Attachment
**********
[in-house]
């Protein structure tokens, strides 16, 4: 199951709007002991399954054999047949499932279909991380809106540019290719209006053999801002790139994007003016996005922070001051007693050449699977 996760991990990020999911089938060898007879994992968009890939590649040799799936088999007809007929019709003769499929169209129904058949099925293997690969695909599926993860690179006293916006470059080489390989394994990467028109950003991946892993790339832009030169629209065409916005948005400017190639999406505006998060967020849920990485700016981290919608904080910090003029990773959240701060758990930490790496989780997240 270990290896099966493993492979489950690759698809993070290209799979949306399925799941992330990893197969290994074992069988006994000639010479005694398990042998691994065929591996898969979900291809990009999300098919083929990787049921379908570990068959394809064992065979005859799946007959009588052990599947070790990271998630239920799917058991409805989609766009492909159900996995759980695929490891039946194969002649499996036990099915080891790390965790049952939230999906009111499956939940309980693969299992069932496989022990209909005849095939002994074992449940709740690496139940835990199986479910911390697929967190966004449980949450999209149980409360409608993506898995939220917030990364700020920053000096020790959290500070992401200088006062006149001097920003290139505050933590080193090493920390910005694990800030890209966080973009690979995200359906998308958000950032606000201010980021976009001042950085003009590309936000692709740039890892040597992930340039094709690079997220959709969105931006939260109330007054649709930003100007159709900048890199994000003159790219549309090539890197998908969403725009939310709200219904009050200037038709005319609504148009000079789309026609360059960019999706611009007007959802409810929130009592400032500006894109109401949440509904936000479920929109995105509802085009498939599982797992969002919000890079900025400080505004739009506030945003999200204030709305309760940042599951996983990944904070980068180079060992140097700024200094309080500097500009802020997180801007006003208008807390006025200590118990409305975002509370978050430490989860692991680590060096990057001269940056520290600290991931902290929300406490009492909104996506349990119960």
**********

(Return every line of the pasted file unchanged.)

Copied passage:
[in-house]
């Protein structure tokens, strides 16, 4: 199951709007002991399954054999047949499932279909991380809106540019290719209006053999801002790139994007003016996005922070001051007693050449699977 996760991990990020999911089938060898007879994992968009890939590649040799799936088999007809007929019709003769499929169209129904058949099925293997690969695909599926993860690179006293916006470059080489390989394994990467028109950003991946892993790339832009030169629209065409916005948005400017190639999406505006998060967020849920990485700016981290919608904080910090003029990773959240701060758990930490790496989780997240 270990290896099966493993492979489950690759698809993070290209799979949306399925799941992330990893197969290994074992069988006994000639010479005694398990042998691994065929591996898969979900291809990009999300098919083929990787049921379908570990068959394809064992065979005859799946007959009588052990599947070790990271998630239920799917058991409805989609766009492909159900996995759980695929490891039946194969002649499996036990099915080891790390965790049952939230999906009111499956939940309980693969299992069932496989022990209909005849095939002994074992449940709740690496139940835990199986479910911390697929967190966004449980949450999209149980409360409608993506898995939220917030990364700020920053000096020790959290500070992401200088006062006149001097920003290139505050933590080193090493920390910005694990800030890209966080973009690979995200359906998308958000950032606000201010980021976009001042950085003009590309936000692709740039890892040597992930340039094709690079997220959709969105931006939260109330007054649709930003100007159709900048890199994000003159790219549309090539890197998908969403725009939310709200219904009050200037038709005319609504148009000079789309026609360059960019999706611009007007959802409810929130009592400032500006894109109401949440509904936000479920929109995105509802085009498939599982797992969002919000890079900025400080505004739009506030945003999200204030709305309760940042599951996983990944904070980068180079060992140097700024200094309080500097500009802020997180801007006003208008807390006025200590118990409305975002509370978050430490989860692991680590060096990057001269940056520290600290991931902290929300406490009492909104996506349990119960």